May 2, 2019

Rate Review – What a Difference!

Logo of Illinois Depart of Insurance with Department of Prior Approval labelOn April 11, the Freedom from Aggressive Insurance Increases Review Act passed the Illinois House on a bipartisan 73-41 vote. The bill ( HB 471 ), known as the FAIIR Act, would give the Department of Insurance the authority to approve or deny unreasonable health insurance rates. This kind of meaningful rate review is practiced in 37 states and has been shown to curb outrageous rate hikes.

In terms of health insurance, Illinois is what is known as a “file and use” state, which means that insurance companies must file their intended premium rates, which then go into effect without having to be approved by the Department of Insurance. In “prior approval” states, the insurance commissioner can approve, reject, or reduce rates, often actively negotiating with the insurer.

In the absence of real rate review, premiums had skyrocketed wildly in the years before the Affordable Care Act. The ACA created a mechanism that sought to prevent egregious rate increases, by tasking HHS to work with states to review proposed increases of 10% or more in the individual or small group market. But this applies only to states that lack “effective rate review.” File and use is still considered effective, because the state can disallow the rate later if it is found to be unreasonable; the review typically needs to be triggered by consumer complaints.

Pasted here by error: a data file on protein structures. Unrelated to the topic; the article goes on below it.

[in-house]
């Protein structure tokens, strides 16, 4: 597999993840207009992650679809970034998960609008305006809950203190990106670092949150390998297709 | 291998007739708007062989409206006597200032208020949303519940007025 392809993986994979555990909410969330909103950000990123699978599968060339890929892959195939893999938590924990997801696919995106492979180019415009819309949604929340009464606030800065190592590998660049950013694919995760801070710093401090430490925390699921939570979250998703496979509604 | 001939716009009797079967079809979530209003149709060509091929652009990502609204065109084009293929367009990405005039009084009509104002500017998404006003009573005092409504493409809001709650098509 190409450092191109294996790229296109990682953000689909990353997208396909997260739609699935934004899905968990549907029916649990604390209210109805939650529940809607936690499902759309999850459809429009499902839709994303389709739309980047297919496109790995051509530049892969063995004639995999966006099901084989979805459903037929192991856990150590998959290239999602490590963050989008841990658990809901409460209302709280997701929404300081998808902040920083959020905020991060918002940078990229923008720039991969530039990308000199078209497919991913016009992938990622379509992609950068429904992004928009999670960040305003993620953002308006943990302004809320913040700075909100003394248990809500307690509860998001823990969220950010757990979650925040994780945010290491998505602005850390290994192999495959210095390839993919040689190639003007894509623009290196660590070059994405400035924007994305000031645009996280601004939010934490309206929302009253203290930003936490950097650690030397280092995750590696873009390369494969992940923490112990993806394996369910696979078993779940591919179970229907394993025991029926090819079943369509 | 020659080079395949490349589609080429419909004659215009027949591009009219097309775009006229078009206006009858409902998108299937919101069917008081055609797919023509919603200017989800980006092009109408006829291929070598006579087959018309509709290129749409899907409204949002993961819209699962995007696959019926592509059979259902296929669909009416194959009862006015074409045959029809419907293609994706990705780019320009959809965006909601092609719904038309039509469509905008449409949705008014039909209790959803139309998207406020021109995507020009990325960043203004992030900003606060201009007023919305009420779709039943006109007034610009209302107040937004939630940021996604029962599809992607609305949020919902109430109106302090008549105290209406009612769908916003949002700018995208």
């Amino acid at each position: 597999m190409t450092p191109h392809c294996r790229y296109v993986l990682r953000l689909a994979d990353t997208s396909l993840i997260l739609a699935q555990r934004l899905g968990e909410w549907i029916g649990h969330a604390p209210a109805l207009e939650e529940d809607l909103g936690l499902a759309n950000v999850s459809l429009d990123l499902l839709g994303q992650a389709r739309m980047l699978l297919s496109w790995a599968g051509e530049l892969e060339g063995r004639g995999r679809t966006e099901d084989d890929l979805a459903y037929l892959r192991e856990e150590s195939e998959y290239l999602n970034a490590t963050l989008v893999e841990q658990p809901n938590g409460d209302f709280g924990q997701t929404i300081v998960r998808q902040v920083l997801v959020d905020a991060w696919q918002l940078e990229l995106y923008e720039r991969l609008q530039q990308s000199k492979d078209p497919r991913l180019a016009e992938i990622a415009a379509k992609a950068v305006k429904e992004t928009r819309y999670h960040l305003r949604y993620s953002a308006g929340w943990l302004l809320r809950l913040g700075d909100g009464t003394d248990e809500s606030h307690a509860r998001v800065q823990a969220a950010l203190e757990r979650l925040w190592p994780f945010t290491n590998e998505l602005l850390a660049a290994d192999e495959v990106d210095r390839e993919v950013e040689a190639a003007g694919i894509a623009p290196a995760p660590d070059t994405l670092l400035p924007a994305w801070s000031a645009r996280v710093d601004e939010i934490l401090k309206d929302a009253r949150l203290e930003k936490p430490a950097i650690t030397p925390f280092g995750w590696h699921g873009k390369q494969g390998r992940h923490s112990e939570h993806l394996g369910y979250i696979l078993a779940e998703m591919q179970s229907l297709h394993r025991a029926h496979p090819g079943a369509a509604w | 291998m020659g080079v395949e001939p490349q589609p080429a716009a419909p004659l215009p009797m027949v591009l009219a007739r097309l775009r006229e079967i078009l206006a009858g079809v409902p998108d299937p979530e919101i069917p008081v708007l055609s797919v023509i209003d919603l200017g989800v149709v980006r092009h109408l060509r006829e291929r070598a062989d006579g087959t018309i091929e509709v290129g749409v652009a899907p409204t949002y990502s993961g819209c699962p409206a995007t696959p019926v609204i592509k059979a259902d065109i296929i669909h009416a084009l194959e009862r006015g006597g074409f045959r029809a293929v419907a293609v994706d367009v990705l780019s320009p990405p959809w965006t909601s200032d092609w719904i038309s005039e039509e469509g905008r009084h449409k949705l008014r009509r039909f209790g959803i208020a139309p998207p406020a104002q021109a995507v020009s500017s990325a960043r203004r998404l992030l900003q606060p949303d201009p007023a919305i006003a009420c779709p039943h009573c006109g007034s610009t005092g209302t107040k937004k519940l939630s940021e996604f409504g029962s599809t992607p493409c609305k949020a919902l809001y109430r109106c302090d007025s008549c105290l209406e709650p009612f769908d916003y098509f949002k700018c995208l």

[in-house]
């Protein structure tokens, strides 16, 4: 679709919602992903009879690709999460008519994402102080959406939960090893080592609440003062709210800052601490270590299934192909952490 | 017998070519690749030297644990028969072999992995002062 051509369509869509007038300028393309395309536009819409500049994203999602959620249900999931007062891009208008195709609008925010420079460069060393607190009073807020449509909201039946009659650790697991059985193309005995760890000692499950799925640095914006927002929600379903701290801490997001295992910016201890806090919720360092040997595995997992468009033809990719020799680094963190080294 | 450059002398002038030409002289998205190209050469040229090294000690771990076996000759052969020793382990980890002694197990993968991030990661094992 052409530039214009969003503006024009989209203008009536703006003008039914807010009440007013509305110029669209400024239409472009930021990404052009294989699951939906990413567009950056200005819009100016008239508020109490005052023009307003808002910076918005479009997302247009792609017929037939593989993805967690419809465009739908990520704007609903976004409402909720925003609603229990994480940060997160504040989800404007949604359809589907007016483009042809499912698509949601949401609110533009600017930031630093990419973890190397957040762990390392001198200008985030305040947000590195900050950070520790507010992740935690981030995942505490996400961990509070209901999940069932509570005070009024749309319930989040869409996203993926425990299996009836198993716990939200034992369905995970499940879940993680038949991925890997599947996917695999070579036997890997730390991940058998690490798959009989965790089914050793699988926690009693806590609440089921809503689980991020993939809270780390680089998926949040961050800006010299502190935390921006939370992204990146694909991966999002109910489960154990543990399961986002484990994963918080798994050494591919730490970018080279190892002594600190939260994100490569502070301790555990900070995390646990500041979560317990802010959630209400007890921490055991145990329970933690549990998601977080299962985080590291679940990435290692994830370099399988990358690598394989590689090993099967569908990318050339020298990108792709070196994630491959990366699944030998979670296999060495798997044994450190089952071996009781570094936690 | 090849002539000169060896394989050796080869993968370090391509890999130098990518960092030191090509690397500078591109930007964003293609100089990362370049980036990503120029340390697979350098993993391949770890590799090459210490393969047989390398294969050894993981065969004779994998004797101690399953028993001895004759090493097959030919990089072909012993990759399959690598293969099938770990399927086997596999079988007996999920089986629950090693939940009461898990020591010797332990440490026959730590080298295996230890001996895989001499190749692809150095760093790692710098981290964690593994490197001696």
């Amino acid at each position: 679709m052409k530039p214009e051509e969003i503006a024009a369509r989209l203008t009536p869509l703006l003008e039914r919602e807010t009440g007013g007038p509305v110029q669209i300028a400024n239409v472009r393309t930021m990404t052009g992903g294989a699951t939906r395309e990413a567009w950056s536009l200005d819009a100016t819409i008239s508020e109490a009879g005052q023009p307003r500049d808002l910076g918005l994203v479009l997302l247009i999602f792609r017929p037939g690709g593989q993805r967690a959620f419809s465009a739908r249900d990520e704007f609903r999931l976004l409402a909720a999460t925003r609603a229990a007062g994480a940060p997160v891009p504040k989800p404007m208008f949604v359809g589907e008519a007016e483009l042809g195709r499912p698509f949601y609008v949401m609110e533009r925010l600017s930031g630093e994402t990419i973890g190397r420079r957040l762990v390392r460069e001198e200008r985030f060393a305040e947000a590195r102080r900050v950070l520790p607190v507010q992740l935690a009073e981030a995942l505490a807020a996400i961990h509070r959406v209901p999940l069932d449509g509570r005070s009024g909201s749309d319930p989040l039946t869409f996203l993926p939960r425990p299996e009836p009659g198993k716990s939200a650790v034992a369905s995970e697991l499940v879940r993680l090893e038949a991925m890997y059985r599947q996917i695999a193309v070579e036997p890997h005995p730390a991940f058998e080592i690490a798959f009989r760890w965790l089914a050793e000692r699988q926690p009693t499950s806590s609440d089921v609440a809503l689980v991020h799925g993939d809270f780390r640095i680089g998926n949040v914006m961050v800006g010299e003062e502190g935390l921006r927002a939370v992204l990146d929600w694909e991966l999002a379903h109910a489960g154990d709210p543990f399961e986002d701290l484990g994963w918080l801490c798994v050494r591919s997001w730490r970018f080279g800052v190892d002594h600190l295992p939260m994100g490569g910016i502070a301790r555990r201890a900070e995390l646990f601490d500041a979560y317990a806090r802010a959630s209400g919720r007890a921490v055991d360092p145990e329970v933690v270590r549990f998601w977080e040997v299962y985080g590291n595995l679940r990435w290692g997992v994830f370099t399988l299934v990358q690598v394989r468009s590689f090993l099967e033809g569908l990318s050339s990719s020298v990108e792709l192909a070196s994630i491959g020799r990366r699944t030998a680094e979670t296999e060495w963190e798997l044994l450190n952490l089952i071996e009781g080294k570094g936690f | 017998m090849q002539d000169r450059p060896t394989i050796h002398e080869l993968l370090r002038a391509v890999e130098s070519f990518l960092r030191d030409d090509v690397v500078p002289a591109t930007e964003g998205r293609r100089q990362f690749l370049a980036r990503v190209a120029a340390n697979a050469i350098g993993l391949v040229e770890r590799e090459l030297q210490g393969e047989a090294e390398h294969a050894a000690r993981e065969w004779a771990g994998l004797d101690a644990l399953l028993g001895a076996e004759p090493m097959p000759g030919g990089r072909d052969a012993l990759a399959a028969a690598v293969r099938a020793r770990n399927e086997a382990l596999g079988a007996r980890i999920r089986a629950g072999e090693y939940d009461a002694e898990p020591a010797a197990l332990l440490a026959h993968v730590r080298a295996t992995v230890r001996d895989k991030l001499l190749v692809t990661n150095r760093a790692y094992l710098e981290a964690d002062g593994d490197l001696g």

The ACA also made available $250 million for states to take action against unreasonable rate hikes, which at least 43 states have availed themselves of. In notable cases, Rhode Island reduced a proposed 7.9% hike to 1.9%, and California dodged an 87% increase after scrutiny by the insurance commissioner.

Still, real rate review is the gold standard. States with prior approval have lower premiums and smaller rate increases than file and use states. Just last year, prior approval saved consumers $314 million in proposed rate increases in New York. And with the ACA, we have seen large premium jumps as the market encountered instability in recent years.

Rate review would help move Illinois toward marketplace stability, and could be a big step in making plans more affordable. “The volatility of 50% to 80% rate increases has hurt people in every district in Illinois,” said Rep. Bob Morgan, the sponsor of HB 471, in a press release about its House passage. After months of advocacy from groups including the Protect Our Care-IL coalition and EverThrive Illinois, and negotiations involving the Illinois Department of Insurance and the insurance industry, HB 471 (formerly HB 815) gained 58 co-sponsors and had over 250 witness slips filed in support, the press release said.

Similar legislation had been introduced in past years, but failed. Now, with a more progressive majority in both houses and a governor strong on healthcare access, the prospect for rate review – and a more reasonable health insurance environment – is much brighter.

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